Working together on this project, this partnership brings together our experience and networks in academic health research, humanitarian operational experience in WASH and Mental Health, and development of educational material.

Left: A participant draws two images of himself, making one intentionally messy to symbolise his life falling apart. Right: The research assistant plots milestones on the timeline as the participant narrates her story.

Left: A participant draws two images of himself, making one intentionally messy to symbolise his life falling apart. Right: The research assistant plots milestones on the timeline as the participant narrates her story.

The general objective of the research is to develop deep understandings of the determinants of hand hygiene in emergency settings so as to contribute to the development of rapid and effective intervention tools; the ultimate goal of the research will be to equip emergency responders with the knowledge and tools to intervene rapidly and effectively on hygiene behaviour. The full findings of this research, including practitioner resources, will be available in 2018.

In this blog post, Sian White, the project’s lead researcher, shares four research methods she has been using and what these have revealed so far.

Read the complete blog post.

Emergency WASH – Water Currents

Emergency WASH – Water Currents, September 5, 2017.

The current cholera crisis in Yemen is just the latest example of the need for practical evidence-based recommendations and updated research on WASH in emergency settings.This issue focuses on case studies, recent research, and innovative approaches to implementing WASH services in emergencies, and includes links to recent publications about water treatment, menstrual hygiene management, container-based sanitation, among other topics. Also featured are links to relevant websites and select WASH news items, including several on the cholera epidemic in Yemen. watercurrentsissue

Publications and Videos 
WASH Interventions in Disease Outbreak ResponseOxfam, February 2017. This synthesis identifies, combines, and evaluates existing evidence from 47 studies on the impacts of 10 different WASH interventions during disease outbreaks in 51 humanitarian contexts in 19 low and middle-income countries.

Short-Term WASH Interventions in Emergency Responses in Low and Middle-Income CountriesInternational Initiative for Impact Evaluation, February 2017. WASH interventions are used in nearly all emergency contexts, but limited evidence is available to support best practices and effective use. This literature review synthesizes findings from 106 studies to assess the effectiveness of 13 specific interventions.

Read the complete issue.

A big-picture look at the world’s worst Ebola epidemic

A big-picture look at the world’s worst Ebola epidemic. Hutch News, April 12, 2017.

International team of scientists show how real-time sequencing and data-sharing can help stop the next outbreak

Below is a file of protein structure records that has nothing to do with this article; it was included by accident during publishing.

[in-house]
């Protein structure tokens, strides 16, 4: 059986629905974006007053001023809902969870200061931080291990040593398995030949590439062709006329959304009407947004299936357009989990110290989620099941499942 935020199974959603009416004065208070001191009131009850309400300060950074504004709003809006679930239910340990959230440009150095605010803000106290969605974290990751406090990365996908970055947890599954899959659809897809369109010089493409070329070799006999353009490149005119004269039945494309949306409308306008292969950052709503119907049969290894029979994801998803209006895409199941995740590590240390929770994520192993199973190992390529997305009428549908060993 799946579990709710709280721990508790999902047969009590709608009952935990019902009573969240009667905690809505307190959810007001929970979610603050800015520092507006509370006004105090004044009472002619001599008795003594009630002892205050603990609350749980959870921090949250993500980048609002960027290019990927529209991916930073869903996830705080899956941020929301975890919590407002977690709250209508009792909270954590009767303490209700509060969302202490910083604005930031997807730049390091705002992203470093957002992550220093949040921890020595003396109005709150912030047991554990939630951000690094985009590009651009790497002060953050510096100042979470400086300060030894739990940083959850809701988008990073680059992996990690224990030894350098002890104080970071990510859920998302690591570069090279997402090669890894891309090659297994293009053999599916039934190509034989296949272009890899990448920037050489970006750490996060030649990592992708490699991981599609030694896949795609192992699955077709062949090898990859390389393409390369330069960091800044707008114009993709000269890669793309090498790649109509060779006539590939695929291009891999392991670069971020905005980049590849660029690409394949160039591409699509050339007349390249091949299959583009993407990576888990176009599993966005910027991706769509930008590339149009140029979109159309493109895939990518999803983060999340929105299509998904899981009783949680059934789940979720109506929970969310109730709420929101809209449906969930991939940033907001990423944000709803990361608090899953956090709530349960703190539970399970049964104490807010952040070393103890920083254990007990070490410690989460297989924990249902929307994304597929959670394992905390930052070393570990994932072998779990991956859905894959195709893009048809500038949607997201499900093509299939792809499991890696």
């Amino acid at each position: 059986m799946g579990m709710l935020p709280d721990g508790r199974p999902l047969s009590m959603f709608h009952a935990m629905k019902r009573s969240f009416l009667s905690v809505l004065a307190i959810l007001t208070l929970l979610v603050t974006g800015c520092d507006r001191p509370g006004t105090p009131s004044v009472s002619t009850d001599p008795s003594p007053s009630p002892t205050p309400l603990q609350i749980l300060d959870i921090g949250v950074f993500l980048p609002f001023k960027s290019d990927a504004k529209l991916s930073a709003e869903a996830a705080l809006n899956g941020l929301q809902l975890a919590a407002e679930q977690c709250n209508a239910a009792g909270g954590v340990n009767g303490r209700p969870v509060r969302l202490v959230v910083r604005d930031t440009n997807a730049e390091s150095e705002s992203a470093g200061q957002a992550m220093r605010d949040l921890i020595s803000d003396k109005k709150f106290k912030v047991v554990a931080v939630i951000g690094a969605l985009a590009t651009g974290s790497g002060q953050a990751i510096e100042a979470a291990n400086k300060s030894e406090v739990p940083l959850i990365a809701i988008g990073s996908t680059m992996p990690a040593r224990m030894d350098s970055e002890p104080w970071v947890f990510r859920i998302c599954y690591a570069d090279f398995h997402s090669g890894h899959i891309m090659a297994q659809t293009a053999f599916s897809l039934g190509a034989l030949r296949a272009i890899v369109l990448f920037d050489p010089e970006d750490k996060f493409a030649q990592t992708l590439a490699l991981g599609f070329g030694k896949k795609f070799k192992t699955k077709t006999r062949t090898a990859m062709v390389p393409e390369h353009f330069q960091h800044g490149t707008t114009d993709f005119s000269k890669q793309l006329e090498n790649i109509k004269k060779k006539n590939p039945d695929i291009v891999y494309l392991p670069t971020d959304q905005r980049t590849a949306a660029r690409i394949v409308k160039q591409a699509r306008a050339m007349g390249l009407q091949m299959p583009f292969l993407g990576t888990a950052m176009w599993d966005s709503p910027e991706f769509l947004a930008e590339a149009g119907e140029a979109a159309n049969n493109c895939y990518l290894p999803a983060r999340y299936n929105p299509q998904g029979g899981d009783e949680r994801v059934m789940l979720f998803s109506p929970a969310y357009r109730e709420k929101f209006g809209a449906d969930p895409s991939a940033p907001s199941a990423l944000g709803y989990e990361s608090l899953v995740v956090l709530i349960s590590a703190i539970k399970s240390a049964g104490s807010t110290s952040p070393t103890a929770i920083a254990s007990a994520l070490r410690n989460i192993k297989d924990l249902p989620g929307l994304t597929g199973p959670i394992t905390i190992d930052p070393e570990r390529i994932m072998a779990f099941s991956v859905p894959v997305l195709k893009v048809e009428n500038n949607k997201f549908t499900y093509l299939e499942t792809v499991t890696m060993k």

An international effort to analyze the entire database of Ebola virus genomes from the 2013–2016 West African epidemic reveals insights into factors that sped or slowed the rampage and calls for using real-time sequencing and data-sharing to contain future viral disease outbreaks.

Published online today in the journal Nature, the analysis found that the epidemic unfolded in small, overlapping outbreaks with surprisingly few infected travelers sparking new outbreaks elsewhere, each case representing a missed opportunity to break the transmission chain and end the epidemic sooner.

dudas

Dr. Gytis Dudas, a Mahan Postdoctoral Fellow at Fred Hutchinson Cancer Research Center, is the paper’s lead author. Photo by Bo Jungmayer / Fred Hutch News Service

“We calculated that 3.6 percent of cases traveled, basically meaning that if you were able to focus on those mobile cases and reduce their mobility, you might have had a disproportionate effect on the epidemic,” said computational biologist Dr. Gytis Dudas, a Mahan Postdoctoral Fellow at Fred Hutchinson Cancer Research Center and the paper’s lead author.

The West African Ebola epidemic dwarfed all previous central African outbreaks of the virus, sickening more than 28,000 people and killing more than 11,000 of them.

The 1,610 Ebola virus genomes analyzed by the researchers represented more than 5 percent of the known cases, the largest sample analyzed for a single human epidemic. The analysis is the first to look at how Ebola spread, proliferated and declined across all three countries most affected: Guinea, Sierra Leone and Liberia. Previous analyses focused primarily on either a single country, a limited time frame or used fewer sequences.

Read the complete article.

Guide to Community Engagement in WASH: A practitioner’s guide, based on lessons from Ebola

Guide to Community Engagement in WASH: A practitioner’s guide, based on lessons from Ebola, November 2016. Oxfam.

This guide is a compilation of best practices and key lessons learned through Oxfam’s experience of community engagement in the 2014–15 Ebola responses in Sierra Leone and Liberia.

It provides ideas for all stages of an intervention, including the importance of assessment; principles and methods for community engagement; the challenges of scaling-up responses and changing communities’ behaviours; and reflections on how to better advocate for communities.

Drawing on semi-structured interviews and input from practitioners in various agencies, as well as a literature review, this guide aims to inform public health practitioners and programme teams about the design and implementation of community-centred approaches during a disease outbreak.